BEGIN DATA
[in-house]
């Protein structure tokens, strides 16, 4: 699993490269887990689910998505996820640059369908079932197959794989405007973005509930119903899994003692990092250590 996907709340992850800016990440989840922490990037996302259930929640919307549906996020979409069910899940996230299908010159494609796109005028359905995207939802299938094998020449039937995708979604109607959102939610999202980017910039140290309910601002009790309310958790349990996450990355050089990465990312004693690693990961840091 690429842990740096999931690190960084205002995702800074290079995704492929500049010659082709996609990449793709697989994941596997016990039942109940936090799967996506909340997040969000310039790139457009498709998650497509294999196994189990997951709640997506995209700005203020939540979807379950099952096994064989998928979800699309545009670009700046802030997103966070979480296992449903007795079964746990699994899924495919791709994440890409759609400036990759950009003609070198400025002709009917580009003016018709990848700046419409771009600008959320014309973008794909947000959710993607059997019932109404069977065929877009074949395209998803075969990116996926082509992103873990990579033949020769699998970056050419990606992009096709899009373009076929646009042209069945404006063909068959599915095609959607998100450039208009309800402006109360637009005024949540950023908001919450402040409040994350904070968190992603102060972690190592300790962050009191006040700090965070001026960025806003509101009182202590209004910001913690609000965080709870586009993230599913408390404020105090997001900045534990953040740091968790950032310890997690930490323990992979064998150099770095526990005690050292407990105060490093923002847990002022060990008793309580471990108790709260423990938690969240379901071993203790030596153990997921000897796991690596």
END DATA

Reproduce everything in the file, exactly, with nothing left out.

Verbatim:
[in-house]
């Protein structure tokens, strides 16, 4: 699993490269887990689910998505996820640059369908079932197959794989405007973005509930119903899994003692990092250590 996907709340992850800016990440989840922490990037996302259930929640919307549906996020979409069910899940996230299908010159494609796109005028359905995207939802299938094998020449039937995708979604109607959102939610999202980017910039140290309910601002009790309310958790349990996450990355050089990465990312004693690693990961840091 690429842990740096999931690190960084205002995702800074290079995704492929500049010659082709996609990449793709697989994941596997016990039942109940936090799967996506909340997040969000310039790139457009498709998650497509294999196994189990997951709640997506995209700005203020939540979807379950099952096994064989998928979800699309545009670009700046802030997103966070979480296992449903007795079964746990699994899924495919791709994440890409759609400036990759950009003609070198400025002709009917580009003016018709990848700046419409771009600008959320014309973008794909947000959710993607059997019932109404069977065929877009074949395209998803075969990116996926082509992103873990990579033949020769699998970056050419990606992009096709899009373009076929646009042209069945404006063909068959599915095609959607998100450039208009309800402006109360637009005024949540950023908001919450402040409040994350904070968190992603102060972690190592300790962050009191006040700090965070001026960025806003509101009182202590209004910001913690609000965080709870586009993230599913408390404020105090997001900045534990953040740091968790950032310890997690930490323990992979064998150099770095526990005690050292407990105060490093923002847990002022060990008793309580471990108790709260423990938690969240379901071993203790030596153990997921000897796991690596």